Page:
11. The settings which we visited showed the diversity
of buildings and facilities which exist for the education and
care of young children.
There is great disparity in provision. Some provision is in large
and spacious rooms with facilities which include access to the
outside play area. Other settings are in small areas with no indoor
space for vigorous play, or room to store adequately what minimal
equipment they possess. The quality of education and care does
not depend exclusively on the physical environment, but good practice
can be enhanced and become best practice with the right building
It was a very windy day and the children spent some time outdoors, running around. They watched the way the wind blew the leaves around and the sounds it made. Some children used musical instruments to recreate the sounds, while others moved like the blowing leaves. QCA Curriculum Guidance, page 126.
12. There is widespread concern nationally that children
and young people are having insufficient physical exercise. "Experts
in the fields of mental and physical health join the voices of
those in social services and education to alert policy makers
to the inadequacy of children's current physical experiences.
Children have a far more sedentary life-style than their predecessors".
It is essential that young children should have regular access
to outdoor play spaces which are equipped with appropriate and
challenging equipment. The National Association of Head Teachers
emphasised that physical development should be at the heart of
13. Young children need space, both indoors and out
to give opportunities for active physical play. This is vital
for children's health and well-being, and is an important part
of the child's all round pattern of development. Devon County
Council Curriculum Services argued that the principles and aims
of the United Nations Convention on the Rights of the Child (Article
31) could only be achieved if "the activities are flexible,
so that children can respond to them in a way that is conducive
to their individual learning patterns, and that the adults are
trained observers, so that they can recognise and respond to the
developmental needs of the children to maximise their learning
14. Access to the outdoors is more than a recreational
exercise; it offers activities planned to develop skills and confidence
across the whole curriculum. The Campaign for State Education
(CASE) "believes that all early years provision should include
welcoming and well maintained indoor and outdoor space with a
wide variety of materials and equipment to reflect cultural diversity,
provide a range of different experiences and meet the needs of
15. In our Report on School Meals, we placed
our recommendations on nutritional standards for school meals
in the context of an overall effort to promote a healthier nation.
We quoted evidence that young children were healthier in the 1950s
than in the 1990s, partly because children now spend less time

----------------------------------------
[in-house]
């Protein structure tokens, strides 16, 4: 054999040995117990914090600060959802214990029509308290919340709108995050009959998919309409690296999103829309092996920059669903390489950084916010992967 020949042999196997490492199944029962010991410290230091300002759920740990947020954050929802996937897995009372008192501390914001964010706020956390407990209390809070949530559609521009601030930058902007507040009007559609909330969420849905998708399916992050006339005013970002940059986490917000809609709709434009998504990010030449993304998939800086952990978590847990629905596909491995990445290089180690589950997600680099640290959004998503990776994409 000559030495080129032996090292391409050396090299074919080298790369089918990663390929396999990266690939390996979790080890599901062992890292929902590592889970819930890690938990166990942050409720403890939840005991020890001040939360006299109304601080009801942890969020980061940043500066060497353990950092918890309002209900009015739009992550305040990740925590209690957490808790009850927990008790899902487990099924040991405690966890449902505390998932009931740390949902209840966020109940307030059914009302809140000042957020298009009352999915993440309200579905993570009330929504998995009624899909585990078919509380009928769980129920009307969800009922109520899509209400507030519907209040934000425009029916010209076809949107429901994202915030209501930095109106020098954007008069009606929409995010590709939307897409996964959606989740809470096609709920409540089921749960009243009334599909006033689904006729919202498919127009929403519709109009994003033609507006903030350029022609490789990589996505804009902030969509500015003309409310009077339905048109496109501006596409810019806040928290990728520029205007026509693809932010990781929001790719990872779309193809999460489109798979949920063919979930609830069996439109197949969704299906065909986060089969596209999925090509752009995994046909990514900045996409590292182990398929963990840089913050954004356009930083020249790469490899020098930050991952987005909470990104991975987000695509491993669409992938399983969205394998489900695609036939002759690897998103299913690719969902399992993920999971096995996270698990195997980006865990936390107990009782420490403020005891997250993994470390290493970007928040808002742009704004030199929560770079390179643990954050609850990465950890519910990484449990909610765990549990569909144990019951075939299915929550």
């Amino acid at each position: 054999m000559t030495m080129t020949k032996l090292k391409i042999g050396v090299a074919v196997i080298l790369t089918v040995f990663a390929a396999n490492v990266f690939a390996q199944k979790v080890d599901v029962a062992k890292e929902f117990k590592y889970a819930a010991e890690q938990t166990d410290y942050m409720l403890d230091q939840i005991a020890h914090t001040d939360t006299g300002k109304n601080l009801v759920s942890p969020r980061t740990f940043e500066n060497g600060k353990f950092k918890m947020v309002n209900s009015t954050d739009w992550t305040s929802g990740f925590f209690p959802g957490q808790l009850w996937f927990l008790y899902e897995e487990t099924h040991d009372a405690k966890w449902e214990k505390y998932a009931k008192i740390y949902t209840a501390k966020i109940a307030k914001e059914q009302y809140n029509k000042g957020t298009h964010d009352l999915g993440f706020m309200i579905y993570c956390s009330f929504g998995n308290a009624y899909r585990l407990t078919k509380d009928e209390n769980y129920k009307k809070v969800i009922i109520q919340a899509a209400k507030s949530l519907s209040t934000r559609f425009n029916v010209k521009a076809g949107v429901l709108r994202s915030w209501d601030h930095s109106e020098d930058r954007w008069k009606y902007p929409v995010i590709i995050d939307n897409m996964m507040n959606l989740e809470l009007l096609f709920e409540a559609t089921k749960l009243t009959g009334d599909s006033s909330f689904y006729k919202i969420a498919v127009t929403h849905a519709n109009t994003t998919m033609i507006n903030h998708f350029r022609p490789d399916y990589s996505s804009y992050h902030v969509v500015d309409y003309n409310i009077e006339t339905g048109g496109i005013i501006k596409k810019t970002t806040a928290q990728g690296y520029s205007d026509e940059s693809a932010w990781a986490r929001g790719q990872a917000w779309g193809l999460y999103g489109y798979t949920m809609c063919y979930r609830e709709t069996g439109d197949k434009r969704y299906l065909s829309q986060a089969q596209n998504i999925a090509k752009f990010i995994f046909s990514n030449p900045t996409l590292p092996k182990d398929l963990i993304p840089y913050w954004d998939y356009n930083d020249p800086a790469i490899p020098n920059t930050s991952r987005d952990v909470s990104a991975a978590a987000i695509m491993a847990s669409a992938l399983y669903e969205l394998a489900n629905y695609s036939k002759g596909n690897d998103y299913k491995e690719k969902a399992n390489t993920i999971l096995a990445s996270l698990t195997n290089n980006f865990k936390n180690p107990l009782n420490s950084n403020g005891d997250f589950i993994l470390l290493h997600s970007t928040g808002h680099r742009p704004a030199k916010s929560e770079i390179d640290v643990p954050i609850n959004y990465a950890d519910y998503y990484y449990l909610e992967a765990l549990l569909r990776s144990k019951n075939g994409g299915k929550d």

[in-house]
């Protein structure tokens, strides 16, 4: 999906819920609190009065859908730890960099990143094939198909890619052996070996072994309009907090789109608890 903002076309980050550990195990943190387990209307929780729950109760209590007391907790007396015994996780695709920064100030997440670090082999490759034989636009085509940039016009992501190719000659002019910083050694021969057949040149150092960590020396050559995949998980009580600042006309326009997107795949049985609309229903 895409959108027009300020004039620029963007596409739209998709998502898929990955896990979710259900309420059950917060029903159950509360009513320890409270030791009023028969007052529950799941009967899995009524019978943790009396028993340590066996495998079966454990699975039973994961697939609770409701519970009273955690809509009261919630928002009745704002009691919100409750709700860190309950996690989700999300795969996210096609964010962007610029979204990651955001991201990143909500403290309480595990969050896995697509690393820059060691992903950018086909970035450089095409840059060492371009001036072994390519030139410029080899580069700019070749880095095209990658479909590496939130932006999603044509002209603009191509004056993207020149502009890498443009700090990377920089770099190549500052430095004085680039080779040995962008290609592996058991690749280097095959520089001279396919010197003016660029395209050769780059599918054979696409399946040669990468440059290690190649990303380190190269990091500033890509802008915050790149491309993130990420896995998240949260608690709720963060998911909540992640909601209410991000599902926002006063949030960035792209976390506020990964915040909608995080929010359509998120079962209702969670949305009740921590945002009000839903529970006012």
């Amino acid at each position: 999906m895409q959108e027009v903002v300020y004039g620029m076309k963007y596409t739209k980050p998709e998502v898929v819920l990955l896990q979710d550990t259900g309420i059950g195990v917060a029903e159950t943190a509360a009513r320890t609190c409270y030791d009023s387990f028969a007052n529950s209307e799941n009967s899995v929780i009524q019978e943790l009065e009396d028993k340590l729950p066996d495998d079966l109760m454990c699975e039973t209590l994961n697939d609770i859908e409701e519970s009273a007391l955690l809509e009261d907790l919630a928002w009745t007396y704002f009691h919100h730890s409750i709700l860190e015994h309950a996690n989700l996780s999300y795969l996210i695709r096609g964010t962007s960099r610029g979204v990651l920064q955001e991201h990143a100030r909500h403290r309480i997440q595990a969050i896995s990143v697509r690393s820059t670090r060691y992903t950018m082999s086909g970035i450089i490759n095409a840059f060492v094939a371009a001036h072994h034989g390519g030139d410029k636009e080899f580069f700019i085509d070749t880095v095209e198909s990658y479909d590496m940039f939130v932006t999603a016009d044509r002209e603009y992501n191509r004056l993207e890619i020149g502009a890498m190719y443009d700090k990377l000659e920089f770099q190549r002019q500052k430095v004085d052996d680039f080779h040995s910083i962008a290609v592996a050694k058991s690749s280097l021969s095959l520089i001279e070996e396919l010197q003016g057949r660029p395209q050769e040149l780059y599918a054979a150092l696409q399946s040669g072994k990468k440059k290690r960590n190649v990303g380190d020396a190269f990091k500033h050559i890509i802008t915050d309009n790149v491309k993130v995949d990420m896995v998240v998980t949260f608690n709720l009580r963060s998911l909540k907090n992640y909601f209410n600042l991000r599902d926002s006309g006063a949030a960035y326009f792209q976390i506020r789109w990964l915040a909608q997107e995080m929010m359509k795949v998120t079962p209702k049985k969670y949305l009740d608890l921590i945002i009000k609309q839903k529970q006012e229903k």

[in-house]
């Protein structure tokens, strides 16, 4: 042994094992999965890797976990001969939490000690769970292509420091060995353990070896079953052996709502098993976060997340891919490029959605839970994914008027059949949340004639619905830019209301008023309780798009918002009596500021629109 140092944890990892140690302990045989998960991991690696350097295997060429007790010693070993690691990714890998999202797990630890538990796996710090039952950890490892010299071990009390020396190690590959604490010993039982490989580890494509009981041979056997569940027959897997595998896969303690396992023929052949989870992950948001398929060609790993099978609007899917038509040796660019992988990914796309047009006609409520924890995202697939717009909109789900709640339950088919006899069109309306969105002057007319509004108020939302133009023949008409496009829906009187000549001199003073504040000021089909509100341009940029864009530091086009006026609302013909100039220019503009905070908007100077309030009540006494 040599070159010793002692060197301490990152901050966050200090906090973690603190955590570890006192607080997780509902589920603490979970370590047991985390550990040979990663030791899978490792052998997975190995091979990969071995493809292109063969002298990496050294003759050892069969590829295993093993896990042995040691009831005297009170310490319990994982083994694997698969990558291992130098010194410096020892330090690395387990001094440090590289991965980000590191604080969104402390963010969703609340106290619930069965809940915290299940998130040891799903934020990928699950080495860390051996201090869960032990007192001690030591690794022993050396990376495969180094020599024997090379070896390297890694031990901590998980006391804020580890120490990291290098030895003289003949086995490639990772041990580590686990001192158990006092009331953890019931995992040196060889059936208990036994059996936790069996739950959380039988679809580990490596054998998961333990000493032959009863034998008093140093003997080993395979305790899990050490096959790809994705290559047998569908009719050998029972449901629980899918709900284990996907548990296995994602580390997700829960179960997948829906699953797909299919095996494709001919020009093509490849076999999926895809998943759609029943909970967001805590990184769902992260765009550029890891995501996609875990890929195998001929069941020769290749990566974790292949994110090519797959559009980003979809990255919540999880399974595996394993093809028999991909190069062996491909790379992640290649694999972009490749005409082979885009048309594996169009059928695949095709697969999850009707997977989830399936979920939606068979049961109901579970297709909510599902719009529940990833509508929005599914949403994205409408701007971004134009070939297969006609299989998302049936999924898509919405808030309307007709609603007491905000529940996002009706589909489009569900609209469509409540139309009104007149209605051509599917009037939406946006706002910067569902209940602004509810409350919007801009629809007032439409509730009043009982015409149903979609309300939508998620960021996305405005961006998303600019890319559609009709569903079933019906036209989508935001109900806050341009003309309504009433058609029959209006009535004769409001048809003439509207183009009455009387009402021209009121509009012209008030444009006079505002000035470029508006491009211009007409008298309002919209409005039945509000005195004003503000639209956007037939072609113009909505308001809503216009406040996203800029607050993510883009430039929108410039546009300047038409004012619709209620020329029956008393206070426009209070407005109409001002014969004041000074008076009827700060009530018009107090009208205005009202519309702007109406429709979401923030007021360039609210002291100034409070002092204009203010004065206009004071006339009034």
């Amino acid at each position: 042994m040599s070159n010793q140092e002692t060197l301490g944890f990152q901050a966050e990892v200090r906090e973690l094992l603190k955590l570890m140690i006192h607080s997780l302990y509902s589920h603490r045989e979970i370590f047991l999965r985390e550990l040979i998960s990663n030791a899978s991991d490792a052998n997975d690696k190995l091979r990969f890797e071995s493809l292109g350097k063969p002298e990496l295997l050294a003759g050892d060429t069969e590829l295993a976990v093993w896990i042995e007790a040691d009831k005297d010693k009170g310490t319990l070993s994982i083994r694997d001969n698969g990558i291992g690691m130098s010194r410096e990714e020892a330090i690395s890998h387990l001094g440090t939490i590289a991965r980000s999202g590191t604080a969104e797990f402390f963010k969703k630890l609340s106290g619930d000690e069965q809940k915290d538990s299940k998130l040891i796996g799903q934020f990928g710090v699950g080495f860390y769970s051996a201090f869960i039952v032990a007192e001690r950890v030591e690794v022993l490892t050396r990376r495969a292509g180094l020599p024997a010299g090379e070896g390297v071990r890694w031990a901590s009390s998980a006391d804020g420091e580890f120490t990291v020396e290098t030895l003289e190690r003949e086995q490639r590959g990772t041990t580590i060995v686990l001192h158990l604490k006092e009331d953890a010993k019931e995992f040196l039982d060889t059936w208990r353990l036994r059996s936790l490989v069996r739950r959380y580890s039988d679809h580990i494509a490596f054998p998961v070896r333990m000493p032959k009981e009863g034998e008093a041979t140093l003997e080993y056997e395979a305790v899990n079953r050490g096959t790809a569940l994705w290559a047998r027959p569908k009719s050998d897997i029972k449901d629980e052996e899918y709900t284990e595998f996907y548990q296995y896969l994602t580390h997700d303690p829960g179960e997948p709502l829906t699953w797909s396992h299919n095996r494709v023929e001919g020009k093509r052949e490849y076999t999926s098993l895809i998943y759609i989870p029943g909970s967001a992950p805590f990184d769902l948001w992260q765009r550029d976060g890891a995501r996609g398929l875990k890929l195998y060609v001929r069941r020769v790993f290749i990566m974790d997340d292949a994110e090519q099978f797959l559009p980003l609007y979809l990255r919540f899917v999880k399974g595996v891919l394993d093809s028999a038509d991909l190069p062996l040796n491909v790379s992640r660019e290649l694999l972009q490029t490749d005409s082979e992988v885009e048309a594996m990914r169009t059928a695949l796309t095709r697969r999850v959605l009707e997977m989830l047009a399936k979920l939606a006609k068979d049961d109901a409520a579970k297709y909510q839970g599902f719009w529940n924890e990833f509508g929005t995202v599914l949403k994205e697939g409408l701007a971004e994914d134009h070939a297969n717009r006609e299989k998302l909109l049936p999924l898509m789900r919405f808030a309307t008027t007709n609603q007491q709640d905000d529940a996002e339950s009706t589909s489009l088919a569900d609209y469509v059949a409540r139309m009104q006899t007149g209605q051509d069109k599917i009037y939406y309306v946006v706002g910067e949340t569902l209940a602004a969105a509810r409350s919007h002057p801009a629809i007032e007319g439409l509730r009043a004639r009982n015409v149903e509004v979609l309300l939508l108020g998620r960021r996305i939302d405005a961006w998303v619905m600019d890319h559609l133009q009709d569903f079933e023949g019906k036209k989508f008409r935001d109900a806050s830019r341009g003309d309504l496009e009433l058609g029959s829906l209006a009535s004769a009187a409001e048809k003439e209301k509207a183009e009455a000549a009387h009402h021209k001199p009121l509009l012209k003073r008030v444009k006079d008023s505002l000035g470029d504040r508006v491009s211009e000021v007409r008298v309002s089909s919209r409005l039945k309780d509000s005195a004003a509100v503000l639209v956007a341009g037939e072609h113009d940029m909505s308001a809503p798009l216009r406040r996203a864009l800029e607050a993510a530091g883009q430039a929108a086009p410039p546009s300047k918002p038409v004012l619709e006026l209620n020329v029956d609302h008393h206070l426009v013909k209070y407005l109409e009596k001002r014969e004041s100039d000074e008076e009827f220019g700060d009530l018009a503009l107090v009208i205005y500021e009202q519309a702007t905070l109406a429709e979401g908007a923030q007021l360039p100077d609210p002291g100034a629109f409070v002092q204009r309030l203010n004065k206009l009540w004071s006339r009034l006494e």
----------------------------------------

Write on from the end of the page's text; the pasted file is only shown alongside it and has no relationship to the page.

One positive development in encouraging school-age children to
take more exercise is the use of 'walking buses' to encourage
even the youngest children at primary school to walk under supervision
to and from school as an alternative to motor transport.
16. Children's intellectual development can be affected
if there is a lack of opportunity for physical development. Early
stated that "Concepts of relationships, literacy, numeracy,
and cause and effect all stem from practical bodily interactions
with the environment. Opportunities for active physical exercise
are thus an important part of the content of early education,
encouraging scientific skills of investigation, and expressive
17. The evidence from Montessori developed this thinking
further: "Outdoors, children are able to garden, collect
and identify leaves, label trees, study cloud formations, even
find geometric shapes in shadows ... going outside provides occasions
for new levels of responsibility and independence".
18. The Early Learning Goals, which have been warmly
received by practitioners,
are very clear on the importance of physical development in the
Early Years, and see its value beyond mere physical activity,
affecting the self esteem of young children which is crucial for
all learning. "Physical development in the foundation stage
is about improving skills of co-ordination, control, manipulation
and movement. Physical development has two other very important
aspects. It helps children gain confidence in what they can do
and enables them to feel the positive benefits of being healthy
and active. Effective physical development helps children develop
a positive sense of well being".
19. One part of the research carried out as part
of the Effective Provision of Pre-School Education (EPPE) Project
investigates the characteristics of pre-school environments which
include space and furnishings as well as other aspects of practice,
organisation and activities. Settings in which the best practice
was observed all had opportunities for play and learning outdoors
as well as indoors.
20. Members of the Sub-committee who visited a Forest
School in Denmark were very impressed by the emphasis placed on
learning in the outdoor environment. The children played outdoors
whatever the weather, and enjoyed picnics in the rain. Emphasis
was placed on learning through the natural environment.
21. Ms Lesley Staggs of the Qualifications and Curriculum
Authority told the Sub-committee that outdoor play was "threaded
throughout" the Qualifications and Curriculum Authority's
Curriculum Guidance document:
"Clearly what we have tried to do with the guidance is not
to be prescriptive ... because different settings can deal with
issues on different ways".
One example given in the Curriculum Guidance is of a childminder
who makes good use of a local leisure centre for large scale play.
Ms Zena Brabazon of the Local Authorities Early Years Co-ordinators
Network emphasised that safe areas for outdoor play were "absolutely